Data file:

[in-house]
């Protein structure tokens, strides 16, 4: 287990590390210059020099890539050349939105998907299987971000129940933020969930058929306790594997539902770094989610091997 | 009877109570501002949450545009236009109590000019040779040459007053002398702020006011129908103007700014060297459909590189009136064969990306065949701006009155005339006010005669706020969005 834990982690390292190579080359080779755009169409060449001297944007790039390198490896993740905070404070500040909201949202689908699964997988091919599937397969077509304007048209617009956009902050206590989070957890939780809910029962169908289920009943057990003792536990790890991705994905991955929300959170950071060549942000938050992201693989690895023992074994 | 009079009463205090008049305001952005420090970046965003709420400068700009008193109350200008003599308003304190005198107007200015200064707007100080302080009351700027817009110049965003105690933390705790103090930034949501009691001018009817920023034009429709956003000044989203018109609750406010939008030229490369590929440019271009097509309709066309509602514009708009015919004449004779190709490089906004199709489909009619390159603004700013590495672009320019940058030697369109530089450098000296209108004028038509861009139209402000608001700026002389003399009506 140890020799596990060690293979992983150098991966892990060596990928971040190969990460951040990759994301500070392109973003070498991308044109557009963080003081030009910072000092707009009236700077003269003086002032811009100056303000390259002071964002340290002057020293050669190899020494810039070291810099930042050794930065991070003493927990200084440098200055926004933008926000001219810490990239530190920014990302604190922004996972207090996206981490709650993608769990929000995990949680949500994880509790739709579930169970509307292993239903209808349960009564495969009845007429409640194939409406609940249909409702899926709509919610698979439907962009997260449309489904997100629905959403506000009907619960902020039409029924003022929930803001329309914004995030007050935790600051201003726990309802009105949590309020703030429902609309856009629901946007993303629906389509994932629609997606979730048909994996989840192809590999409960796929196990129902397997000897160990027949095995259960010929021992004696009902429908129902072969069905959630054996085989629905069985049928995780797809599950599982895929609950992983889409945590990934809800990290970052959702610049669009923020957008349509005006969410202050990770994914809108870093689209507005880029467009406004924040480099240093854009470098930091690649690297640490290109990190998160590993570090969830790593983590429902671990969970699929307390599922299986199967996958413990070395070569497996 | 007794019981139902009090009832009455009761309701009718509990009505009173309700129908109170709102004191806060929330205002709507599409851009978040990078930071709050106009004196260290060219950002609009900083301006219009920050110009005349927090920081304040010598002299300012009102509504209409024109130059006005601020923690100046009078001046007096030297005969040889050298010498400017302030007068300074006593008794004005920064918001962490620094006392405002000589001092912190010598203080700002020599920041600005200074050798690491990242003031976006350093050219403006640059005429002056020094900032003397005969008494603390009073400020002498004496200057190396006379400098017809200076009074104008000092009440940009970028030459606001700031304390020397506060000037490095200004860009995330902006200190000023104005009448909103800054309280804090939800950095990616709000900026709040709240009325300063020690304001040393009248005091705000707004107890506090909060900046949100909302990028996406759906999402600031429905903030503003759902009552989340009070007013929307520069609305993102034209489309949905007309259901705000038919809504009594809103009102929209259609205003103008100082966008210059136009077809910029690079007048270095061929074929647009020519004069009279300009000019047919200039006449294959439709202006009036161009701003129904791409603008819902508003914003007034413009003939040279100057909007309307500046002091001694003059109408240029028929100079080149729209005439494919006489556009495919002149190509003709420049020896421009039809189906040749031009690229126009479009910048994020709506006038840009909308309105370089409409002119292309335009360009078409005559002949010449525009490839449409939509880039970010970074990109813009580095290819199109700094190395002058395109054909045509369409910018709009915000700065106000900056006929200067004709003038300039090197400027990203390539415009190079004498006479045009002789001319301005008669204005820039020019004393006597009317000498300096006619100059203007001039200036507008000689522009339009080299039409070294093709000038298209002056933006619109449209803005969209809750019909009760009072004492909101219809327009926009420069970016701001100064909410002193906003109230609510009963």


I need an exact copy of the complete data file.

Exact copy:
[in-house]
């Protein structure tokens, strides 16, 4: 287990590390210059020099890539050349939105998907299987971000129940933020969930058929306790594997539902770094989610091997 | 009877109570501002949450545009236009109590000019040779040459007053002398702020006011129908103007700014060297459909590189009136064969990306065949701006009155005339006010005669706020969005 834990982690390292190579080359080779755009169409060449001297944007790039390198490896993740905070404070500040909201949202689908699964997988091919599937397969077509304007048209617009956009902050206590989070957890939780809910029962169908289920009943057990003792536990790890991705994905991955929300959170950071060549942000938050992201693989690895023992074994 | 009079009463205090008049305001952005420090970046965003709420400068700009008193109350200008003599308003304190005198107007200015200064707007100080302080009351700027817009110049965003105690933390705790103090930034949501009691001018009817920023034009429709956003000044989203018109609750406010939008030229490369590929440019271009097509309709066309509602514009708009015919004449004779190709490089906004199709489909009619390159603004700013590495672009320019940058030697369109530089450098000296209108004028038509861009139209402000608001700026002389003399009506 140890020799596990060690293979992983150098991966892990060596990928971040190969990460951040990759994301500070392109973003070498991308044109557009963080003081030009910072000092707009009236700077003269003086002032811009100056303000390259002071964002340290002057020293050669190899020494810039070291810099930042050794930065991070003493927990200084440098200055926004933008926000001219810490990239530190920014990302604190922004996972207090996206981490709650993608769990929000995990949680949500994880509790739709579930169970509307292993239903209808349960009564495969009845007429409640194939409406609940249909409702899926709509919610698979439907962009997260449309489904997100629905959403506000009907619960902020039409029924003022929930803001329309914004995030007050935790600051201003726990309802009105949590309020703030429902609309856009629901946007993303629906389509994932629609997606979730048909994996989840192809590999409960796929196990129902397997000897160990027949095995259960010929021992004696009902429908129902072969069905959630054996085989629905069985049928995780797809599950599982895929609950992983889409945590990934809800990290970052959702610049669009923020957008349509005006969410202050990770994914809108870093689209507005880029467009406004924040480099240093854009470098930091690649690297640490290109990190998160590993570090969830790593983590429902671990969970699929307390599922299986199967996958413990070395070569497996 | 007794019981139902009090009832009455009761309701009718509990009505009173309700129908109170709102004191806060929330205002709507599409851009978040990078930071709050106009004196260290060219950002609009900083301006219009920050110009005349927090920081304040010598002299300012009102509504209409024109130059006005601020923690100046009078001046007096030297005969040889050298010498400017302030007068300074006593008794004005920064918001962490620094006392405002000589001092912190010598203080700002020599920041600005200074050798690491990242003031976006350093050219403006640059005429002056020094900032003397005969008494603390009073400020002498004496200057190396006379400098017809200076009074104008000092009440940009970028030459606001700031304390020397506060000037490095200004860009995330902006200190000023104005009448909103800054309280804090939800950095990616709000900026709040709240009325300063020690304001040393009248005091705000707004107890506090909060900046949100909302990028996406759906999402600031429905903030503003759902009552989340009070007013929307520069609305993102034209489309949905007309259901705000038919809504009594809103009102929209259609205003103008100082966008210059136009077809910029690079007048270095061929074929647009020519004069009279300009000019047919200039006449294959439709202006009036161009701003129904791409603008819902508003914003007034413009003939040279100057909007309307500046002091001694003059109408240029028929100079080149729209005439494919006489556009495919002149190509003709420049020896421009039809189906040749031009690229126009479009910048994020709506006038840009909308309105370089409409002119292309335009360009078409005559002949010449525009490839449409939509880039970010970074990109813009580095290819199109700094190395002058395109054909045509369409910018709009915000700065106000900056006929200067004709003038300039090197400027990203390539415009190079004498006479045009002789001319301005008669204005820039020019004393006597009317000498300096006619100059203007001039200036507008000689522009339009080299039409070294093709000038298209002056933006619109449209803005969209809750019909009760009072004492909101219809327009926009420069970016701001100064909410002193906003109230609510009963």